1. Used as reading comprehension practice, it delivers short non-fiction pieces and varied, interesting little recall exercises like crosswords, fill-ins, and other puzzles. Not a lot of "why" questions but it is good practice for remembering facts and also locating facts within blocks of text.

2. I don't expect Benny to really absorb and remember which President bought Arizona or who was a Whig or whatever. But the information does give him a context in which to think of the current President and the candidates. Some were disliked, some were liked. Some only were President for a few weeks or months. It's definitely educational for *me* in the same way -- looking at the whole string of Presidents in a row takes a little significance away from any single one. It also gives you a sense that the country has really changed. I mean, obviously, right? But still, looking at the people and faces and the crises they faced, you really get that the country itself, the entity of the USA has morphed and changed in significant ways. Of course you can provide the "why" questions that the book does not.

3. Another cool thing about the book is that at the end of each one-page lesson there is an extension question for which the student has to do a bit of research. I've decided that Wikipedia is safe enough, or at least that the only danger comes from overly political pages on community organizing and not from X-rated pop-ups. So, Benny's been learning to search for things like what they used to call the White House, or whose father was a Congressman from what state. More exercise in scanning text for information, and also it's very satisfying to find the answer with research.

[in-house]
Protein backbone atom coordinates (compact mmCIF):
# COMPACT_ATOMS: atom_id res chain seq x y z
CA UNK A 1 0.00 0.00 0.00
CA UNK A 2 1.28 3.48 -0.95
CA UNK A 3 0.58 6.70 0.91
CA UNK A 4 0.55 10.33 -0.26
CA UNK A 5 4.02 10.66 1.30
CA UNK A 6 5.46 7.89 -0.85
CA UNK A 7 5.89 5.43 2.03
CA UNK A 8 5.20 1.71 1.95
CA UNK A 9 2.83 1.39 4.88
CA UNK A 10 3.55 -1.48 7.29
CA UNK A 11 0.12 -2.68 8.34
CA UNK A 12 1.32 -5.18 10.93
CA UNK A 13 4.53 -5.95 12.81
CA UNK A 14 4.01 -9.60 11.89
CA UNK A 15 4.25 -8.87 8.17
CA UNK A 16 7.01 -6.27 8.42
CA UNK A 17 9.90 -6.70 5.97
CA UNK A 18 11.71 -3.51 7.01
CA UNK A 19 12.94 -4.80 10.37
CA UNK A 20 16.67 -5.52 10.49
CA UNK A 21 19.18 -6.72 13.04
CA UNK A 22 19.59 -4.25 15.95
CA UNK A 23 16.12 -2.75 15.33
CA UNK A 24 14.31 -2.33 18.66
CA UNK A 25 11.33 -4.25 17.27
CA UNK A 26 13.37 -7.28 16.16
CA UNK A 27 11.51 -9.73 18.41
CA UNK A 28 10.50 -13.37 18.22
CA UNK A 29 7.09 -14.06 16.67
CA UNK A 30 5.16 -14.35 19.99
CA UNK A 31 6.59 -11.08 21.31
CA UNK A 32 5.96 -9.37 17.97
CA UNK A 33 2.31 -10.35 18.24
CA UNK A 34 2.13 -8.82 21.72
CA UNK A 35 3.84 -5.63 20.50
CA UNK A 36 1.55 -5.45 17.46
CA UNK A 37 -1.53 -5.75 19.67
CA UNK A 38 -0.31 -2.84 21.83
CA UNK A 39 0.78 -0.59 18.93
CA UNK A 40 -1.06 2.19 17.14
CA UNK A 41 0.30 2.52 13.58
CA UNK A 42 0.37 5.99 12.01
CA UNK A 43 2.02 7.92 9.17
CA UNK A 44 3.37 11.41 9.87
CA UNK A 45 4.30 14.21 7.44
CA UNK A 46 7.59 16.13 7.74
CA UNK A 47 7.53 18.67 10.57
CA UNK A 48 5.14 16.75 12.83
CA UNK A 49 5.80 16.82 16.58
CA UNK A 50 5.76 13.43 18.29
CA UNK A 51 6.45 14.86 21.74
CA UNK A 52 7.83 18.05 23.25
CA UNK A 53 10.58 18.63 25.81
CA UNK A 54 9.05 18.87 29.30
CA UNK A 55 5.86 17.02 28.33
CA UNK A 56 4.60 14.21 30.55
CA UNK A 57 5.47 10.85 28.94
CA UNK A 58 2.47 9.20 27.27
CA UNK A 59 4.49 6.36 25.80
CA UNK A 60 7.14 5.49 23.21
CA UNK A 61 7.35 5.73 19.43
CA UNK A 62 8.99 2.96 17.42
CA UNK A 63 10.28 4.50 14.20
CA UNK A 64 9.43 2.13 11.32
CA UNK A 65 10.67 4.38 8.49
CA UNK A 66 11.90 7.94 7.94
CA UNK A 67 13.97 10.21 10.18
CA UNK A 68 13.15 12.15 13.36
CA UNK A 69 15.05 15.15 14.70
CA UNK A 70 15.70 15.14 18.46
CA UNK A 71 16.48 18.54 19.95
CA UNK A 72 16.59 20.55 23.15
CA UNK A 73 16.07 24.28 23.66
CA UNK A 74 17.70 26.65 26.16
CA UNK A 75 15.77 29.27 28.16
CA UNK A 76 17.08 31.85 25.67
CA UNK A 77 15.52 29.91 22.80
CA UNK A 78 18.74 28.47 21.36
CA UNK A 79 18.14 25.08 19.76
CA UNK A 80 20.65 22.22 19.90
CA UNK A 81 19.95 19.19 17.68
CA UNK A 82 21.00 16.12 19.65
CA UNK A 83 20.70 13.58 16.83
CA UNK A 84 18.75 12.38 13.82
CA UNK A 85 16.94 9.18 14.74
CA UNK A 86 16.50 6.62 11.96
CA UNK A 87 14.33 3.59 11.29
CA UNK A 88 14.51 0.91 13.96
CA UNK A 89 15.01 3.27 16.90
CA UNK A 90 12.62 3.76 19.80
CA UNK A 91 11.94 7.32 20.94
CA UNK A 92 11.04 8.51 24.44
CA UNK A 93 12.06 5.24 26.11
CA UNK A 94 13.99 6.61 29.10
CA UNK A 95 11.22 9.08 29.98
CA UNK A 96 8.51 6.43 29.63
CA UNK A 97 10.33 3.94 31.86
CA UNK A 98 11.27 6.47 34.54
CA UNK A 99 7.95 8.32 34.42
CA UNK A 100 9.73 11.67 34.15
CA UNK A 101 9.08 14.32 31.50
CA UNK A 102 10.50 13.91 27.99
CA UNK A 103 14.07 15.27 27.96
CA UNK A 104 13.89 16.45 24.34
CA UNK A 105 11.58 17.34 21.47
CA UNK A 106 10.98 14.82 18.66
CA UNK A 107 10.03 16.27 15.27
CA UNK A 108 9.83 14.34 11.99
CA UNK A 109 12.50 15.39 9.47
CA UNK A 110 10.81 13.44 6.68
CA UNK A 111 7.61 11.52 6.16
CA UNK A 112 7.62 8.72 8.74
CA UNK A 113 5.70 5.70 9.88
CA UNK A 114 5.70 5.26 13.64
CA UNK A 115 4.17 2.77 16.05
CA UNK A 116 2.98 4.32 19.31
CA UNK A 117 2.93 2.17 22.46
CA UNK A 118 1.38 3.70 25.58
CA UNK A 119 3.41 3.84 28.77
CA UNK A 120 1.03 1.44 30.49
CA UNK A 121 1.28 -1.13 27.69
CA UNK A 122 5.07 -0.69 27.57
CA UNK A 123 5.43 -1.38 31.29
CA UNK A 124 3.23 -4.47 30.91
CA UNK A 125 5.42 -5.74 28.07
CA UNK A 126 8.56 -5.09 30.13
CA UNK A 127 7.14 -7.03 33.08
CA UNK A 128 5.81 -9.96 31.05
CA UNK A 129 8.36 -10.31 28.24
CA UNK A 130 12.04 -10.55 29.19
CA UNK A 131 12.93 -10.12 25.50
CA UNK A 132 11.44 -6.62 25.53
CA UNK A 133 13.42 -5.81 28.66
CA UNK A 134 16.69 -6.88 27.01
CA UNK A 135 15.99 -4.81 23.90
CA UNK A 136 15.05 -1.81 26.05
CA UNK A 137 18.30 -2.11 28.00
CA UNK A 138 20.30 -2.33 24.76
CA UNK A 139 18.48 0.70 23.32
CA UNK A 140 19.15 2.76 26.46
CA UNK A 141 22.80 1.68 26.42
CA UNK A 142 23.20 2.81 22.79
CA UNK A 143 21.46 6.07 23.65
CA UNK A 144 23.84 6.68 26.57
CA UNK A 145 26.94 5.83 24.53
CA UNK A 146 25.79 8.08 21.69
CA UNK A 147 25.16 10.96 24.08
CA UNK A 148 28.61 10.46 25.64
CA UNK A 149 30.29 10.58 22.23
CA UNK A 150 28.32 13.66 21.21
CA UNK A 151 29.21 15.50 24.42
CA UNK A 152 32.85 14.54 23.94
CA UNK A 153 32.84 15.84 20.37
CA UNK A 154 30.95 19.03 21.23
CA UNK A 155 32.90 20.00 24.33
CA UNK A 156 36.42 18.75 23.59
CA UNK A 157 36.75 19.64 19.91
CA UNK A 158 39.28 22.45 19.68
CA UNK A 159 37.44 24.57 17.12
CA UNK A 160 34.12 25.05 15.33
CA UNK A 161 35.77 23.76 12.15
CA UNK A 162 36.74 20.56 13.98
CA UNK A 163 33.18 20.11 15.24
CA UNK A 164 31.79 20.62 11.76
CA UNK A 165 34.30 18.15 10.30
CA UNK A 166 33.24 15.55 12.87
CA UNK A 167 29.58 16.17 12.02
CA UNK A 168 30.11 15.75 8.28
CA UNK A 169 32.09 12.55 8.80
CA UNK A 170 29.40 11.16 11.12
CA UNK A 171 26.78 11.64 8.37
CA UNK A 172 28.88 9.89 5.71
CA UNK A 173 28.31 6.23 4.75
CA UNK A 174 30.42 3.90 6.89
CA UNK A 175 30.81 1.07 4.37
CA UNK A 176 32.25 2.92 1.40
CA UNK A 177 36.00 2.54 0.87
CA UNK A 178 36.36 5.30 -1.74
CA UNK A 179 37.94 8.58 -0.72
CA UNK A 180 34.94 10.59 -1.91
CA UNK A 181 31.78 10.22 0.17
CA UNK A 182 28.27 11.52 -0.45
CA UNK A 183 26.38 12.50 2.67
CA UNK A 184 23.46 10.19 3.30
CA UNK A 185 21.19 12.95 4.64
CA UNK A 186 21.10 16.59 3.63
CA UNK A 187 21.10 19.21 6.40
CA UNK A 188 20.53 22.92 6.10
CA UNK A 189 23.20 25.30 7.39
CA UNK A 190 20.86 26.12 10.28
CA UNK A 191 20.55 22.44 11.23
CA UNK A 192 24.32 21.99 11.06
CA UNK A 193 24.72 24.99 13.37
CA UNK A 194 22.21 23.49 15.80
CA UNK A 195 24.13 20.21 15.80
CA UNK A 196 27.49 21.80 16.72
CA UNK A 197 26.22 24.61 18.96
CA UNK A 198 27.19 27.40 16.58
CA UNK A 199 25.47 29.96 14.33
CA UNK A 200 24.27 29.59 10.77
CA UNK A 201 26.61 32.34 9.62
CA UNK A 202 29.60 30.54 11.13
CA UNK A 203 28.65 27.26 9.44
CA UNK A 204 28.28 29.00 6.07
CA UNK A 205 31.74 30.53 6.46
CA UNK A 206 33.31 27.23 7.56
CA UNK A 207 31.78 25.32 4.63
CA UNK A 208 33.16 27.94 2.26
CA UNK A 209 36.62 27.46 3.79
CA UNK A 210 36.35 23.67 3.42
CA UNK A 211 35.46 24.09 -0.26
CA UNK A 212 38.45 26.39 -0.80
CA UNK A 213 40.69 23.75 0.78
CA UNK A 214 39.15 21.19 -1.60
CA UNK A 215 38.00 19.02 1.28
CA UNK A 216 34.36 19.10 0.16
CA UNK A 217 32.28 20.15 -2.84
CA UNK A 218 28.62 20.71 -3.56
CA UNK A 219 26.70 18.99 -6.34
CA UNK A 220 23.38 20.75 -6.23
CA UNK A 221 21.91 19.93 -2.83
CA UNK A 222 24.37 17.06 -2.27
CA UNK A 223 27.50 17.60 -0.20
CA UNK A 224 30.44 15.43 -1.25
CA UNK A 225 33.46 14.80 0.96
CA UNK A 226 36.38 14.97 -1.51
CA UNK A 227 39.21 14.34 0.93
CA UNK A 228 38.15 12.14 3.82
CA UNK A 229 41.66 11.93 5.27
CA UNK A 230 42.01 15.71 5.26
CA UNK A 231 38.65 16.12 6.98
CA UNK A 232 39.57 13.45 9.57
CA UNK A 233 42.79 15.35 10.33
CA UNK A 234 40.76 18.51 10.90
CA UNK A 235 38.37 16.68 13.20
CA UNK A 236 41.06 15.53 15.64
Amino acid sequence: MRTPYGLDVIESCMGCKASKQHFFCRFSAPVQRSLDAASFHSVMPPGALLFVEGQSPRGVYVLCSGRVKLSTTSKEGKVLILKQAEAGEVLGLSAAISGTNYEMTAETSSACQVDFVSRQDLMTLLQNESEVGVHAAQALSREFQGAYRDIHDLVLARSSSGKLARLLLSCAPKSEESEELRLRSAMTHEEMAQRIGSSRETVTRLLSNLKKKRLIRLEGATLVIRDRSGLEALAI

4. But wait, there's more. After the Presidents section there's a states section! Every state commands two or three pages of info and then cute little tests on that info. Of course you'll learn about the state bird (what an immortal waste of time state birds are, yo) and the capitol, but you'll also learn other things that are actually interesting and will lead you to discussions.

So, ding dong we hurry along. Benny knows the President song and the Electoral College song, so this week we're going to add another song:

James T. Polk by They Might Be Giants.

You can hear it in this movie from YouTube, accompanied by a video that someone made for a history class, which I find quite good. I have to write down the guitar chords, but here are the lyrics:

In 1844, the Democrats were split
The three nominees for the presidential candidate
Were Martin Van Buren, a former president and an abolitionist